Deputy Liam McKenna said working class people were expected to borrow money, so the States could do the same to benefit the community.
‘But I don’t believe we should borrow money with corporate loans,’ he said.
‘I think we should find the most competitive rate and set a loan bond up funded by Guernsey people paying the same dividend. The money would then stay on island as investors would be taxed on their earnings from it.’
Policy & Resources has delayed the launch of the ‘Guernsey Together’ bond which would have allowed the public to invest in something that aimed to raise £50m.
It has decided not to put any more money in the capital reserve this year to help with the ongoing deficit.
Concern has been raised about the cost of capital spending projects in the pipeline outweighing the £130m. of unallocated money in the capital reserve.
‘We will need to prioritise spending and for me education is top of the list,’ said Deputy McKenna.
‘For me it’s not about the cheapest option but what is best for Guernsey in the long-term.’
Remodelling education alone could exhaust the capital reserve and he thought the need to borrow was likely.
Deputy John Dyke said the States had to get spending under control as it had been haywire in recent years.
‘We must ensure there is better value for money, better costing and better tendering processes,’ he said.
‘We can’t keep having projects programmed to cost £10m. and coming in at £20m.’
Policy & Resources was currently looking at this and they had a difficult job to do, he said.
Deputy Simon Fairclough said it was right and proper that the States re-examined all of its spending, both capital and revenue, in light of the current situation.
The States were expected to debate the Funding and Investment Plan for the medium term in the coming months.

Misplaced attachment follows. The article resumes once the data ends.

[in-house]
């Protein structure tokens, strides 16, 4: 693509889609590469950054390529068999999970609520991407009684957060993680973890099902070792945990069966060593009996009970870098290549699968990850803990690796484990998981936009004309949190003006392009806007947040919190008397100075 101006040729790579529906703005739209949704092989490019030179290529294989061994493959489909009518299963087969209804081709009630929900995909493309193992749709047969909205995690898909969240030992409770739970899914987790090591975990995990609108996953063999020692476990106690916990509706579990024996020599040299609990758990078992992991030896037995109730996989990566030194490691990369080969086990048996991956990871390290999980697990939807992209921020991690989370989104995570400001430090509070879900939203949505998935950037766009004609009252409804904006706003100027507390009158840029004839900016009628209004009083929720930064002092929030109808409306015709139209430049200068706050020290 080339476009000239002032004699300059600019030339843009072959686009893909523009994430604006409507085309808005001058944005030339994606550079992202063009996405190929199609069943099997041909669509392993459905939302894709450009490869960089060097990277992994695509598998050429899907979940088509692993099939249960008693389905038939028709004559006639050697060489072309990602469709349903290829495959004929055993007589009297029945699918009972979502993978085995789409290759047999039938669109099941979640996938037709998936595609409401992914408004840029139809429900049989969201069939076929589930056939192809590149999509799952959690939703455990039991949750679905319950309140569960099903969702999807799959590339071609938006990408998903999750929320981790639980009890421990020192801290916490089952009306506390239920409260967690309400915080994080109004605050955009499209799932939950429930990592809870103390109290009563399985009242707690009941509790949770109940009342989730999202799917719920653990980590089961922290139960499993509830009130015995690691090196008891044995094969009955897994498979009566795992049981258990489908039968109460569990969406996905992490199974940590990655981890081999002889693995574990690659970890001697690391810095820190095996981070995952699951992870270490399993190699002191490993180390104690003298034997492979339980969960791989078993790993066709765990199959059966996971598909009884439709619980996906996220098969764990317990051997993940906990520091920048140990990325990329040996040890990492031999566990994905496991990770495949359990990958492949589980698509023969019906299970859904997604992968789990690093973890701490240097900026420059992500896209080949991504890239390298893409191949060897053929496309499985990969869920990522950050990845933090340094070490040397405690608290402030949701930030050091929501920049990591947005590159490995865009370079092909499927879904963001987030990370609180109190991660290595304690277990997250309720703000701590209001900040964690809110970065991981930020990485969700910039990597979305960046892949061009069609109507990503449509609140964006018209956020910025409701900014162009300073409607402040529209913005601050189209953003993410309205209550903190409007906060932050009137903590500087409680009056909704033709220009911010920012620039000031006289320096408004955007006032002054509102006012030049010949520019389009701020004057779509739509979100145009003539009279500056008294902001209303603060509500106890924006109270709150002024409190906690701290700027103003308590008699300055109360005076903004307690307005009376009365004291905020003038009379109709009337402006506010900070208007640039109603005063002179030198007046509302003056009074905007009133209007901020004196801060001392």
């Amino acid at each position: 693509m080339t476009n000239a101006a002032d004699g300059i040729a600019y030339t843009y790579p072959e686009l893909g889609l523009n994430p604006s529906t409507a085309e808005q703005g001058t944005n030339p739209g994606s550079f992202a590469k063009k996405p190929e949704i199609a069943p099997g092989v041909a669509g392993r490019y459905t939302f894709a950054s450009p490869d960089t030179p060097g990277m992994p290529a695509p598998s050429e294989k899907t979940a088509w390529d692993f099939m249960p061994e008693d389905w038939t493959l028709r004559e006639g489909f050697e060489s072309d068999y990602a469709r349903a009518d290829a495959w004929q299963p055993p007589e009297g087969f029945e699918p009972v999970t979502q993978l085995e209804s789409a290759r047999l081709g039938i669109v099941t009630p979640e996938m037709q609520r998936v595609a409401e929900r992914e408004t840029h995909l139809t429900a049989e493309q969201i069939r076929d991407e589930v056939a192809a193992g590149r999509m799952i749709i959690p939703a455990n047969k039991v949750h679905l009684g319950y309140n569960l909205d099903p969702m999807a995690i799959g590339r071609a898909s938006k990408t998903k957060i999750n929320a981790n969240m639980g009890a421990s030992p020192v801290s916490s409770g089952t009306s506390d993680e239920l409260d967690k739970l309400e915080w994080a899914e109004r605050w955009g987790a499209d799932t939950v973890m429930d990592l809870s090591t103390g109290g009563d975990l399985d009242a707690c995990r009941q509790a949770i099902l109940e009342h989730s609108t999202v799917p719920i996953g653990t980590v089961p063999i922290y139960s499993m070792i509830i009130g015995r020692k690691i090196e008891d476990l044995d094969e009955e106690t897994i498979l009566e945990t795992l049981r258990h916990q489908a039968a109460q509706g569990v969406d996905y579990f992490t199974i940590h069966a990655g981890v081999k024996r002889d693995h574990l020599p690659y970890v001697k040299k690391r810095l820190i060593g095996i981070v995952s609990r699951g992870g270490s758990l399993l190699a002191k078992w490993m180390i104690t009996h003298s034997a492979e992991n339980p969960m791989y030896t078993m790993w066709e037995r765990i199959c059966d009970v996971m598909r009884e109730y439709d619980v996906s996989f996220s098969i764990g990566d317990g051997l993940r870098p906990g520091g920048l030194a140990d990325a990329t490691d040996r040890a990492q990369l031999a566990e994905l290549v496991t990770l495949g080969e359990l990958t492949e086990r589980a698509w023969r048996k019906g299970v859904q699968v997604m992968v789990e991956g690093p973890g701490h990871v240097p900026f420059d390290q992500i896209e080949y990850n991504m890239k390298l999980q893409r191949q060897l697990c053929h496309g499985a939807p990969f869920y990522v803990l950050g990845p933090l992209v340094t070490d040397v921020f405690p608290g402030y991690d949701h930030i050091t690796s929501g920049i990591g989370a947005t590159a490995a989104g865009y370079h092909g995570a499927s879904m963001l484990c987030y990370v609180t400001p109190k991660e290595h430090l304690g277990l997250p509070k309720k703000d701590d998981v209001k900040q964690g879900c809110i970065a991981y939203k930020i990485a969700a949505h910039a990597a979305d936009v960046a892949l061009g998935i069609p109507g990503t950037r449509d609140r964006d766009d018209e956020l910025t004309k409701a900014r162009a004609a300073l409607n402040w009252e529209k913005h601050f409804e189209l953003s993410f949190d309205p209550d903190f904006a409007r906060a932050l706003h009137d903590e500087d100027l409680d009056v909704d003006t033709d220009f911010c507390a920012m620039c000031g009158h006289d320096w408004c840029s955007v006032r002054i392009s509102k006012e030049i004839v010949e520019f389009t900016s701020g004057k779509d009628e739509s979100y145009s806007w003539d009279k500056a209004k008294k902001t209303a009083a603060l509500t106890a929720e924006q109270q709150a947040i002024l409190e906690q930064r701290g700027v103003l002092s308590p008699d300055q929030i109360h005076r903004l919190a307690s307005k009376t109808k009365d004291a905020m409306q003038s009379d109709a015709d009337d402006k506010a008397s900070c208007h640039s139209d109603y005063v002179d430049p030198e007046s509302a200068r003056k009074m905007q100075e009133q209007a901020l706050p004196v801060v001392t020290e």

‘I think we’re in a bit of a wait-see situation at the moment,’ he said.
‘Personally I’d like to see a flow of States capital spending projects over the next few years as we need to look at the economy and the effect on the local building industry. We should not do everything at once but we should not delay things either. We should be spending no less than 1.5% of our annual GDP on capital projects and we have fallen below that of late.’
Deputy Charles Parkinson raised the capital spending issue in the States chamber. He said things such as the Havelet slipway, Fermain seawall and the steps to the Clarence Battery were visible signs of deterioration which should not be left as they are.
‘P&R have decided to put meaningful money behind a repair window and I get that,’ he said.
The States accounts for 2019 had earmarked some £300m. for capital expenditure which he said had come as shock.
This included a hospital extension, a new dairy and hold luggage baggage scanners for Guernsey Airport.
‘The States agreed not to make any transfers to the capital reserve for 2020 or 2021 and getting back in to surplus could take some time. But we can’t neglect our infrastructure as we have done for many years.’
When the States borrowed the £300m. in 2014 it had hobbled itself by agreeing it could only be used for projects that had a reliable income stream.
‘The waste transfer station has a reliable income stream but that was funded from the capital reserve and that £32m. would have been very useful,’ he said.